Percocet vs. Lortab for Pain

  • Medical Reviewer: Melissa Conrad Stöppler, MD
    Melissa Conrad Stöppler, MD

    Melissa Conrad Stöppler, MD

    Melissa Conrad Stöppler, MD, is a U.S. board-certified Anatomic Pathologist with subspecialty training in the fields of Experimental and Molecular Pathology. Dr. Stöppler's educational background includes a BA with Highest Distinction from the University of Virginia and an MD from the University of North Carolina. She completed residency training in Anatomic Pathology at Georgetown University followed by subspecialty fellowship training in molecular diagnostics and experimental pathology.

Percocet (oxycodone/acetaminophen) vs. Lortab (hydrocodone/acetaminophen) review

  • Percocet and Lortab are combination prescription medications used to manage moderate to severe pain.
  • Percocet is a combination of oxycodone (a narcotic pain reliever) and acetaminophen (a non-narcotic pain reliever and fever reducer).
  • Lortab is a combination of hydrocodone (a narcotic pain reliever) and acetaminophen used to relieve mild to moderate pain, fever, inflammation, and as a cough suppressant.
  • Both oxycodone and hydrocodone are classified as Schedule II drugs by the US Food and Drug Administration (FDA), which means they have an increased risk for addiction and abuse. Withdrawal symptoms may occur if Percocet or Lortab are discontinued abruptly.
  • Percocet and Lortab have similar side effects that include:
  • Percocet and Lortab contains acetaminophen, and the most serious side effect of acetaminophen is liver damage or toxicity due to taking large doses of acetaminophen, chronic use, or use combined with alcohol.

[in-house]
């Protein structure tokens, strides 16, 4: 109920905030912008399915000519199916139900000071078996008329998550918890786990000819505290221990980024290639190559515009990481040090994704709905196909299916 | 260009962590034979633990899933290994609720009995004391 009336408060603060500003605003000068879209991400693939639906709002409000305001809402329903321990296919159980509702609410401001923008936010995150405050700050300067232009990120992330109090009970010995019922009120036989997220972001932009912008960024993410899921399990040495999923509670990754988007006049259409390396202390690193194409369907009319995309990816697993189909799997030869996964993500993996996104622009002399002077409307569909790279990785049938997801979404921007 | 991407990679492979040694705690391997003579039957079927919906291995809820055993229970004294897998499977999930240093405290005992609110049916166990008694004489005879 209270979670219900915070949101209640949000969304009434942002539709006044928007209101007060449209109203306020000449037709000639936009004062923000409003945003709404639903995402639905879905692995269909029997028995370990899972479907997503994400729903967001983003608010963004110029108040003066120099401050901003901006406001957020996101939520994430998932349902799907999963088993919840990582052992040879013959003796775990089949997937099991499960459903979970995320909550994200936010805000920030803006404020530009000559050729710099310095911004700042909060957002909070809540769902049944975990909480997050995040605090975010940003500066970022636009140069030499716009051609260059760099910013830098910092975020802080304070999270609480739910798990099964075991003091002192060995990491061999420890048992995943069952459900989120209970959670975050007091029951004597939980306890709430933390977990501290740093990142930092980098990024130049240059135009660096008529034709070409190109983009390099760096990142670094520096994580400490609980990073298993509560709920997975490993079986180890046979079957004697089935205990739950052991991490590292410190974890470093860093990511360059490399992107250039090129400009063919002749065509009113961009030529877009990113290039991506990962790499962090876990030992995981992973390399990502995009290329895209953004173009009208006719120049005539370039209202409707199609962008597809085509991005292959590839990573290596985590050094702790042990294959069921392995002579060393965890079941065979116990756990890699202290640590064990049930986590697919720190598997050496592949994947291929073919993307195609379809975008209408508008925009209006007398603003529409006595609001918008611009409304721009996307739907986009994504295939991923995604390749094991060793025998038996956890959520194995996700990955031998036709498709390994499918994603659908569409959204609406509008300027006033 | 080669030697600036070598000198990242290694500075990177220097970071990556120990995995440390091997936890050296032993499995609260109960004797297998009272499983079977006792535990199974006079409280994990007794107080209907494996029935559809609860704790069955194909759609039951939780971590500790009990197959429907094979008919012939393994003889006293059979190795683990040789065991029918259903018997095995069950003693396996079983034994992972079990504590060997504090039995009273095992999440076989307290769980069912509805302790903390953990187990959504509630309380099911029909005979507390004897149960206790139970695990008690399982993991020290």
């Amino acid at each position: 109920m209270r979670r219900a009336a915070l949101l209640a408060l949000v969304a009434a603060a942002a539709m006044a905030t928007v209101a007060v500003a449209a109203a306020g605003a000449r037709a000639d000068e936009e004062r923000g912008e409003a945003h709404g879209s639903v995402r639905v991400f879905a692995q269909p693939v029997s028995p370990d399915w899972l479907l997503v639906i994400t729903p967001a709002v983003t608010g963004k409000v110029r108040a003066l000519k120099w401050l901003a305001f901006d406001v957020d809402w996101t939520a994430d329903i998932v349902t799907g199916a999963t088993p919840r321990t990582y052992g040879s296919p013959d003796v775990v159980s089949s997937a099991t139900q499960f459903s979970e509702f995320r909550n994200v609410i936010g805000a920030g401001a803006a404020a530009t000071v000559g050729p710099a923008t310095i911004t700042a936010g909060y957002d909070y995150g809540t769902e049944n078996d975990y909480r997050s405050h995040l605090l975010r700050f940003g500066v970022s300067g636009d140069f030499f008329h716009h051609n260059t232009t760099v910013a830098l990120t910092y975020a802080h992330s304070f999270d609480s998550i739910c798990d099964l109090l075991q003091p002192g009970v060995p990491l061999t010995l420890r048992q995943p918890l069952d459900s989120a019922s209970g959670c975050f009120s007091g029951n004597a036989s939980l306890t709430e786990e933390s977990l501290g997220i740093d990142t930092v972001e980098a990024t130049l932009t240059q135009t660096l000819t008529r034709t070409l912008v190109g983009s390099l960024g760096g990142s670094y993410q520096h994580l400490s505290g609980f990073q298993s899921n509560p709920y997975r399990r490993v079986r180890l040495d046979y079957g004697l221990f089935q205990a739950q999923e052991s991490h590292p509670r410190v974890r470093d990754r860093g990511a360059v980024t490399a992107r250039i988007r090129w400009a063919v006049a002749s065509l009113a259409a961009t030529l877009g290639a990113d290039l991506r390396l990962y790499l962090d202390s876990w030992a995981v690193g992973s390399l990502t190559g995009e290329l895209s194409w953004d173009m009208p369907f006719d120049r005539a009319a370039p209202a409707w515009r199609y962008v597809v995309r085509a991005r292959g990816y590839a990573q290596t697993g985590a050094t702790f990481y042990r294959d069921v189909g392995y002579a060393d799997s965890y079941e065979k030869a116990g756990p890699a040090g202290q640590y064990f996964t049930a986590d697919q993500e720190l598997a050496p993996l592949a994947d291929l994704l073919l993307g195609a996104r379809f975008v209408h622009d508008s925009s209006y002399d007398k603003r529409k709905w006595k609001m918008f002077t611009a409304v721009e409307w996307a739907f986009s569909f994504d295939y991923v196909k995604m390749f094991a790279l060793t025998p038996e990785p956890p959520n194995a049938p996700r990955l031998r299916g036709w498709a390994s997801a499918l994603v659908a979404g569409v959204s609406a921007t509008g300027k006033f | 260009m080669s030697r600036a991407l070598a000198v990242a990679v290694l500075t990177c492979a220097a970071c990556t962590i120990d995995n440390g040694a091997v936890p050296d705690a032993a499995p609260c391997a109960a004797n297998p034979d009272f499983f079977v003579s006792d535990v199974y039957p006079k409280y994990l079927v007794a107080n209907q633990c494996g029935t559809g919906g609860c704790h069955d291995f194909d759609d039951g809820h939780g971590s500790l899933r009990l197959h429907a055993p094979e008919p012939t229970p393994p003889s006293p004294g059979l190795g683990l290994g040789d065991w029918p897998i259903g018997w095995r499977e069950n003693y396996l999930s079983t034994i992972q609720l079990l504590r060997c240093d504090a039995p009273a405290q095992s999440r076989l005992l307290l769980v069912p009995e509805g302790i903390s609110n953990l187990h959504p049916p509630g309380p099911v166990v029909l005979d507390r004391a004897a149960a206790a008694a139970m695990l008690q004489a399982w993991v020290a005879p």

• Both Percocet and Lortab contain narcotic pain relievers that increase the effects of other drugs that slow brain function; for example, barbiturates, muscle relaxants, and benzodiazepines (including diazepam [Valium] and lorazepam [Ativan]). Combined use of these drugs with Percocet or Lortab may lead to increased respiratory depression, which may lead to respiratory arrest and death.
  • The safety of Percocet or Lortab during pregnancy has not been established. Newborns of mothers who were taking oxycodone for a prolonged period of time may exhibit withdrawal symptoms and respiratory depression.
  • Both Percocet and Lortab are secreted in breast milk and may cause side effects in the newborn.

What are Percocet (oxycodone/acetaminophen) and Lortab (hydrocodone/acetaminophen), and how do they block pain?

  • Oxycodone is a strong narcotic pain-reliever and cough suppressant similar to morphine, codeine, and hydrocodone. The precise mechanism of action of oxycodone is not known but may involve stimulation of opioid (narcotic) receptors in the brain. Oxycodone does not eliminate the sensation of pain but decreases discomfort by increasing tolerance to pain. In addition to tolerance to pain, oxycodone also causes sedation and respiratory depression. Acetaminophen is a non-narcotic pain-reliever and antipyretic (fever reducer). Acetaminophen relieves pain by elevating the threshold to sensing pain. It reduces fever through its action on the heat-regulating center of the brain. The combination of oxycodone and acetaminophen achieves greater pain relief than either taken separately. The FDA approved oxycodone/acetaminophen combinations in February 1980.
  • Hydrocodone is a narcotic pain-reliever and a cough suppressant, similar to codeine. Hydrocodone blocks the receptors on nerve cells in the brain that give rise to the sensation of pain. Acetaminophen is a non-narcotic analgesic (pain reliever) and antipyretic (fever reducer). Acetaminophen works by elevating the threshold to pain, that is, in order for pain to be felt, greater stimulation of the nerves responsible for the sensation of pain is necessary. It reduces fever through its action on the temperature-regulating center of the brain. Frequently, hydrocodone and acetaminophen are combined to achieve pain relief, as in Vicodin and Lortab. The FDA approved Lortab in January 1983.
Medically Reviewed by a Doctor on 12/28/2016

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